In Toronto two new Mayoral candidates have caught attention. Faith Goldy, the racist euro-canadian nationalist who is famous for appearances on rebel media is running for Mayor. Of more significance is Jennifer Keesmaat. She was the chief planner of Toronto for quite some time, and has announced today she is running for Mayor. She, apparently, is running on a platform of Toronto being its own Province.

Keesmaat's problem is her appeal is limited. She's a part and parcel "twitter progressive", but "twitter progressives" only go so far. Some have tried to compare her to Valerie Plante, but I do not see it, as Plante had both grassroot support and a history of competent political leadership. Keesmaat, however, is much more similar to Jane Pitfield. She is not a Naheed Nenshi or a Melanie Joly, and I have strong doubts that she can go far, especially with such a radical platform.

A Tory victory of 10 to 20 points is much more realistic.

Very quick reminder to be mindful of the media

Today, as many of you know, Doug Ford announced changes to the coming municipal elections.

Chairman elections in 4 regions; Peel, York, Muskoka, and Niagara, have been cancelled. Additionally, Toronto is moving to 25 councillors by the decision of the provincial government.

In the press conference which just ended, there were many questions about the council election, which impacts the slightly under 3 million people in Toronto, but not a single question about the chair elections, which impact slightly over 3 million people in the impacted regions.

Be mindful that the media may not be asking the questions that are in your best interest. Toronto is a much sexier topic that Muskoka. Be aware of that when reading stories and be aware that more people are being impacted outside Toronto than inside of it.

Thursday, July 26, 2018

Pakistan election

Early results of the Pakistani election are as follows:

119 - PTI
64 - PML (N)
43 - PPP
46 - others

However, I will not be covering it in detail. There are a few reasons for this that I'd like to detail.

As outlined here, one problem is simply that of readership. Not many people are interested in the Pakistani election.

Additionally, Pakistan is one of those 'grey zone' democracies, much like Russia, or Iran, where exactly "how" democratic the country is, is in question. This makes any coverage difficult.

Lastly, this election in particular has some very unique and very specific problems that tie it deeply to the culture of Pakistan, a culture I do not fully understand. 

These results mean Imran Khan has a leg up on becoming the next Prime Minister. Khan and his party can best be described as "Left-Populist" and he calls himself a "Liberal", but also seems to be interested in gaining power for himself. 

Thursday, July 19, 2018

Dougald Lamont - Big win, could have been bigger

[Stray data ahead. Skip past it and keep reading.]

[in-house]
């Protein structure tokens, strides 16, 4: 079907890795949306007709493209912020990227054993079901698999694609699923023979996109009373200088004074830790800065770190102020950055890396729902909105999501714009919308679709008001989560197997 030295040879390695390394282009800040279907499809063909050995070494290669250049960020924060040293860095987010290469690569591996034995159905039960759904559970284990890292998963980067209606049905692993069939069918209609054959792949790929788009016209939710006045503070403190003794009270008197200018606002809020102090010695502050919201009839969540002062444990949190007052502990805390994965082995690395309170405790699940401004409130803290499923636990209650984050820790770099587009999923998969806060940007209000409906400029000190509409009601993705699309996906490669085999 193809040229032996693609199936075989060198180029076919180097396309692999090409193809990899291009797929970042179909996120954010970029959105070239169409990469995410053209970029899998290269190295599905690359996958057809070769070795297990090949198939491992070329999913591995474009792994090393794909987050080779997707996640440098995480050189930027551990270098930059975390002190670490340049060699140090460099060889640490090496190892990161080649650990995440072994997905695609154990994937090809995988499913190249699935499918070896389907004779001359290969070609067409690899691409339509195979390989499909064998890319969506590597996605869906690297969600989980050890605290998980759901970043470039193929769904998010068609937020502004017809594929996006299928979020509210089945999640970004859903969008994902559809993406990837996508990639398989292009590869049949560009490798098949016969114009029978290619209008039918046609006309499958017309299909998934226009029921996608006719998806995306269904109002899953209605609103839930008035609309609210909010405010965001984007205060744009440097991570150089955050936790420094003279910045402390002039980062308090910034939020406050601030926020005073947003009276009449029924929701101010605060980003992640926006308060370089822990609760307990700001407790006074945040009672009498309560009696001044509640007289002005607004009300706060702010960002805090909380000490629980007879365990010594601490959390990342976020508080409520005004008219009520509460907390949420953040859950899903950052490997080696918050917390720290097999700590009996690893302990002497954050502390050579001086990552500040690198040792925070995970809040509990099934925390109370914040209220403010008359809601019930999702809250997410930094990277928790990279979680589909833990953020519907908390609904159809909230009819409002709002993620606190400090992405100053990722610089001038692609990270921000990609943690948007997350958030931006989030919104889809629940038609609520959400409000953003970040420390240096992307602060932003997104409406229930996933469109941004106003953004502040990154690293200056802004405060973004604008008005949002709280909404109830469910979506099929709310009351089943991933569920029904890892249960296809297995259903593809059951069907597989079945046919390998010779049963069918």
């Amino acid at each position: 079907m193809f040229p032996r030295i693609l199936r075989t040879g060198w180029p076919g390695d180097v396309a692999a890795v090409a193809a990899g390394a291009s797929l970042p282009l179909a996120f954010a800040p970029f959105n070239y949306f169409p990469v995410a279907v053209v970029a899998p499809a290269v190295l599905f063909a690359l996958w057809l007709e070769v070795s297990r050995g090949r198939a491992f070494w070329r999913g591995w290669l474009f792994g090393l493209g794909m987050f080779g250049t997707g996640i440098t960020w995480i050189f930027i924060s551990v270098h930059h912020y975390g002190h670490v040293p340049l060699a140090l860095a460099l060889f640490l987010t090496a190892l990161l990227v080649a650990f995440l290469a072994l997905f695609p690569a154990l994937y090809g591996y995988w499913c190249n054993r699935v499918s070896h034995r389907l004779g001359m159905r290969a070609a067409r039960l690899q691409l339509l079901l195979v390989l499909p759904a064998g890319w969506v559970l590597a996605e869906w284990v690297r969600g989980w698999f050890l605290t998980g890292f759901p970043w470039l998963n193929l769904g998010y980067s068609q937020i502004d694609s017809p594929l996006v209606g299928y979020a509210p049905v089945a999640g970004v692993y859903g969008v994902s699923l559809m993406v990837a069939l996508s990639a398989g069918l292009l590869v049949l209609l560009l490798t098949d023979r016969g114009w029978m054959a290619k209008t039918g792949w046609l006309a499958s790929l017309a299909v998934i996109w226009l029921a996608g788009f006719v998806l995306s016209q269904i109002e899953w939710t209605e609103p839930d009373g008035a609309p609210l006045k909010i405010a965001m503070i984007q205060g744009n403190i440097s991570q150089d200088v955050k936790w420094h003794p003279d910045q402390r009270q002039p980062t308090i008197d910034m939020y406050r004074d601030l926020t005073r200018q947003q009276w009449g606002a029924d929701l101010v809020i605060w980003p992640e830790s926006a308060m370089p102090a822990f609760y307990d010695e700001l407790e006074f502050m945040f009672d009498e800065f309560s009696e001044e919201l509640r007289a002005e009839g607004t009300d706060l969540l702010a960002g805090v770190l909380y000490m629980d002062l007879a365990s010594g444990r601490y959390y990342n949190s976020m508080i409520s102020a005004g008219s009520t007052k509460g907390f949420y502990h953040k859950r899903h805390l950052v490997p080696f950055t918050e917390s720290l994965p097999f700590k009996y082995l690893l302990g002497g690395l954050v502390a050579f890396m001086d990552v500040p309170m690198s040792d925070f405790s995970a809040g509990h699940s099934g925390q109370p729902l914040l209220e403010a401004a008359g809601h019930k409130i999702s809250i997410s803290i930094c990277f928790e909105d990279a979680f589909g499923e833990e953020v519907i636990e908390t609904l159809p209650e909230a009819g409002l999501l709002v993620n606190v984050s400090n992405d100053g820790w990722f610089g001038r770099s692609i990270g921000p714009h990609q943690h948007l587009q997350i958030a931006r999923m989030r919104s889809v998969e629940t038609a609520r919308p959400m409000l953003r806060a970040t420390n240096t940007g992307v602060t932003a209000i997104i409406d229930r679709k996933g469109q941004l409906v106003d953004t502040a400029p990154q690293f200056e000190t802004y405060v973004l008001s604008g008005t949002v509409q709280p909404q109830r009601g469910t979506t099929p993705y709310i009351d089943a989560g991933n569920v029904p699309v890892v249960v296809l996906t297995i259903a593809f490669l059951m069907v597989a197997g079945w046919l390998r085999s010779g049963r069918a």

I've used this sort of phrase a lot recently, with elections in Mexico and Turkey, that someone won big, but could have won bigger. I want to go into exactly what I mean using Dougald Lamont as my example.

Lamont, as you may already know, is the leader of the Manitoba Liberals. Last night he won a by-election and he will now sit as an MLA, giving his party the 4th seat they need for official status.

The results of the by-election were as follows:

42.0% - 2,625 - Liberal (Lamont)
28.3% - 1,770 - NDP
16.3% - 1,017 - Green
13.4% - 834 - PC

This compares to the last general election, where Premier Selinger's NDP was defeated. He then resigned his own seat - this seat - later on.

42.4% - 3,624 - NDP (Selinger)
25.9% - 2,211 - PC
19.5% - 1,663 - Liberal
12.3% - 1,048 - Green

Comparing the two, the PC Party (which actually ran the same candidate) dropped the most, losing nearly two thirds of its vote, while the NDP only lost half of their vote. The Greens managed a fairly stable raw vote total, but fewer voters means their share of the vote increased. The Liberals, meanwhile, saw the largest increase.

This is a big win. Lamont was last a candidate in 2003, in this riding, where he took 14.4% of the vote.

A victory of 42% vs 28% is nothing to ignore. A more "expected" victory would have been closer to 38% vs 32%. The latter would indicate the NDP could easily win this seat back at the general election, but this margin of victory is far more decisive, and indicates that Lamont and the Liberals will likely hold on to this seat.

Lamont won his leadership against Cindy Lamoureaux, who had been expected to win. To win such an unexpected victory, and then, to win this by-election by such a margin, indicates that he likely has an amount of personal popularity and charm that will serve him well as party leader.

As such, it is the margin of victory that leads this to be a "big" win.

However, this win could have been bigger, and I'd like to examine that in greater detail.